Baltimore Orioles' manager Brandon Hyde gives his perspective on the team's first full squad practice at Spring Training. (Lloyd Fox/Baltimore Sun video)
New Orioles manager Brandon Hyde didn't have time for questions after the first full-squad meeting of his club marked the official start of spring training. He'd already taken enough of his players’ time.
That's because the Orioles players, so far, have mirrored his own mindset towards camp: All that matters is going out on the field, improving, and competing.
"I felt like they sat there long enough," Hyde said. "We had a few people speak, and that first day, you kind of go through a lot of different things you want to put in place for spring training, and talk about how you see expectations and those type of things.
"At that point, I know personally, I'm ready to get out there. And I think they were ready to get out there. I walked around and talked individually with guys and we're going to actually meet with some more individual meetings this afternoon. But it was pretty much at the end, me talking, and 'Let's go stretch.' "
After one full season at third base, Ryan Mountcastle is learning a third position since he was drafted in 2015, as the Orioles' best hitting prospect worked at first base during Monday's full-squad workout.
Hyde addressed the 59 players in camp — the Orioles are missing only right-hander Gregory Infante (illness), catcher Jesus Sucre (delayed visa), and shortstop Alcides Escobar, whom Hyde expects to arrive in Sarasota Monday and participate Tuesday — and preached the message of competition that he first delivered to pitchers and catchers last week.
Hyde said he also "touched a lot of areas, standards that I believe in, expectations in camp, expectations for the season.”
"I felt like they took the message well, and I think guys were ready to get out on the field,” he said. “When you are a competitor, and you're trying to win a big-league job, that's what it's all about. That's why I think they've been really respectful and responded really well too it so far."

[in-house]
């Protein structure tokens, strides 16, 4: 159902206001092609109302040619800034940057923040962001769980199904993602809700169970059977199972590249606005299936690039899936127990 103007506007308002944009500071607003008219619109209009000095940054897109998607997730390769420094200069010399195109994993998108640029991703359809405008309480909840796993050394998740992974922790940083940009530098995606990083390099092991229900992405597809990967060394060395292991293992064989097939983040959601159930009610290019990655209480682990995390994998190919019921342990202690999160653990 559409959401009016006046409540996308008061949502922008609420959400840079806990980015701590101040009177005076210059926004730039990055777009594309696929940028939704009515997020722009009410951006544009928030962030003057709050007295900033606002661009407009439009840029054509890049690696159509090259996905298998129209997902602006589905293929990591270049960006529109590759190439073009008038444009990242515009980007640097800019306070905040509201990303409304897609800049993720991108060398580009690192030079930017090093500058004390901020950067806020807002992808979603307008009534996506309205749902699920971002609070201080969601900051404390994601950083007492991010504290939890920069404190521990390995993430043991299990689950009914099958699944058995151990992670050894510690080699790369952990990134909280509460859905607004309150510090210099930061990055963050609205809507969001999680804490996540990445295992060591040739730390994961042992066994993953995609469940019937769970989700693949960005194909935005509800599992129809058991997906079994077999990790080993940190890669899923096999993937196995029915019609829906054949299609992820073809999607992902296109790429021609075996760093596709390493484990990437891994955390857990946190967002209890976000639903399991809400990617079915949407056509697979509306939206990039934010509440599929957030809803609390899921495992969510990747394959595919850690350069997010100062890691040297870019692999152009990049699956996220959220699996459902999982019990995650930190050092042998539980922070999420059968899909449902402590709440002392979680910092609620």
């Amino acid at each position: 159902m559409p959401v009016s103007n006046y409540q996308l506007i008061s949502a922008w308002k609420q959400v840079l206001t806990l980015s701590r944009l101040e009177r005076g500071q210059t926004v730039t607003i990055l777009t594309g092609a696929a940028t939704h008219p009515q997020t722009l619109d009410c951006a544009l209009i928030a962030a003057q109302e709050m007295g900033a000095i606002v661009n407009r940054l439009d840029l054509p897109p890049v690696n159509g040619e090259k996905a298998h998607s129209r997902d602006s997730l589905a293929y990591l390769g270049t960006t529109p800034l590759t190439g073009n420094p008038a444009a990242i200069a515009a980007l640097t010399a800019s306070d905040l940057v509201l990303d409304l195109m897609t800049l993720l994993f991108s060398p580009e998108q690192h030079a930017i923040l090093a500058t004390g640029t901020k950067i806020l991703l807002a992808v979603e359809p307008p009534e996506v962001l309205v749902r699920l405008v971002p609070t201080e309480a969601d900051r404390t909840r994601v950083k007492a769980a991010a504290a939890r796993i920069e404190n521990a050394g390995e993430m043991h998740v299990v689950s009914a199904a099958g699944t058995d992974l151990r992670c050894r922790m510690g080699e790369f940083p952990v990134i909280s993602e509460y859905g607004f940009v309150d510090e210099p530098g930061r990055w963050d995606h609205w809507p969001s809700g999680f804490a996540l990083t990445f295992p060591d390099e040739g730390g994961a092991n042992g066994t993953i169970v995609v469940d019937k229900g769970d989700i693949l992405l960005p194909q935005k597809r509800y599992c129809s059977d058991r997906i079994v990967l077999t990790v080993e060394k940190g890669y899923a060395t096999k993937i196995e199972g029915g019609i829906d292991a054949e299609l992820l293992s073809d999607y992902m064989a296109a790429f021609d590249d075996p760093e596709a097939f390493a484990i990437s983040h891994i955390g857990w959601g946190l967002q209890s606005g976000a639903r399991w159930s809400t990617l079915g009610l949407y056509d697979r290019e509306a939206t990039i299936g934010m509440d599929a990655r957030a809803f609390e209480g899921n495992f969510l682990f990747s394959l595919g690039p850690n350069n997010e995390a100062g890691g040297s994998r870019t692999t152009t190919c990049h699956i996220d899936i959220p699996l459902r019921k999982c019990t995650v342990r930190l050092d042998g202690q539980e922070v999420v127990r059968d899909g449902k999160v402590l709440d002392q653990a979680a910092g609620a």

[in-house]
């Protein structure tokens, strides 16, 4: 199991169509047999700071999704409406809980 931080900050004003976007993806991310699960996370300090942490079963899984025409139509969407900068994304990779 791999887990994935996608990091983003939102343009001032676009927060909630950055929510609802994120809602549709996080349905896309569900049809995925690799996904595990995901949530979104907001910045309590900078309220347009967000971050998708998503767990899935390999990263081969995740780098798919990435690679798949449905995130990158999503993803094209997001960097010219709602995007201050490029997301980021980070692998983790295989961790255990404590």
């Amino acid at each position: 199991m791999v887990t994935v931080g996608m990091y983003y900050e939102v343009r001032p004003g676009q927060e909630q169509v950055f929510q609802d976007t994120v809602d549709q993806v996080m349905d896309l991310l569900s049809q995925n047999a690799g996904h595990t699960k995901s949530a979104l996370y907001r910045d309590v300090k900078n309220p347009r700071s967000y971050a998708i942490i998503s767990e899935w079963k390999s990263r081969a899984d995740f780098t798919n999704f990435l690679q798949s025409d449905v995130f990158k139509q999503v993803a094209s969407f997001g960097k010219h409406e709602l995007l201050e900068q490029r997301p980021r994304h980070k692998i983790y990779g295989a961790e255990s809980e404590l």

Physicals and meetings delayed Hyde's first day of full workouts, just like the first day of pitchers and catchers was delayed by rain. But once the players got going, things moved efficiently.
"I thought our drill-work today was fantastic. Our energy level with the base running and our individual defense stuff was awesome," Hyde said. "We're going to start putting some team fundamental stuff here as we go forward. But it was a great first day."
It featured many of the staples of an early spring workout. The infielders on the small infield diamond near the front of the facility at Ed Smith Stadium, outfielders taking drills on separate fields around the complex, and live batting practice on four fields to get things moving ahead of the Grapefruit League opener Saturday.
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"We're trying to get guys going getting ready for games," Hyde said. "It's kind of just the way — I think some days you start on the first day, sometimes you start on the second day.
"But the way the schedule kind of laid out this year, live BPs on the first day was kind of where we're at. They're such important days for the pitcher, for the hitter, hitter's timing — but you're ready for those days to be over after a few days of them.”
Around the horn
» Right-handers Andrew Cashner, Dylan Bundy, Nathan Karns, Davis Hess, Hunter Harvey, Cody Carroll, Luis Ortiz, Dillon Tate, Evan Phillips, Gabriel Ynoa, Jimmy Yacabonis and Branden Kline, plus left-handers Tanner Scott and Sean Gilmartin, all pitched live batting practice Monday.
» Hyde said the Orioles would ideally carry a left-handed starter in their rotation as opposed to five right-handers to give teams different looks. Josh Rogers, John Means and Chris Lee are the left-handed starters in camp.
» Asked whether he expected to start the year with seven relievers or eight, Hyde said the roster construction was still under consideration.
» Hyde said the Orioles would not pay much attention to the 20-second pitch clock during spring training games that MLB instituted Sunday. "I want guys to do what they do, and not worry about speeding things up," Hyde said. "I think it's just spring training games so I'm not really worried about that."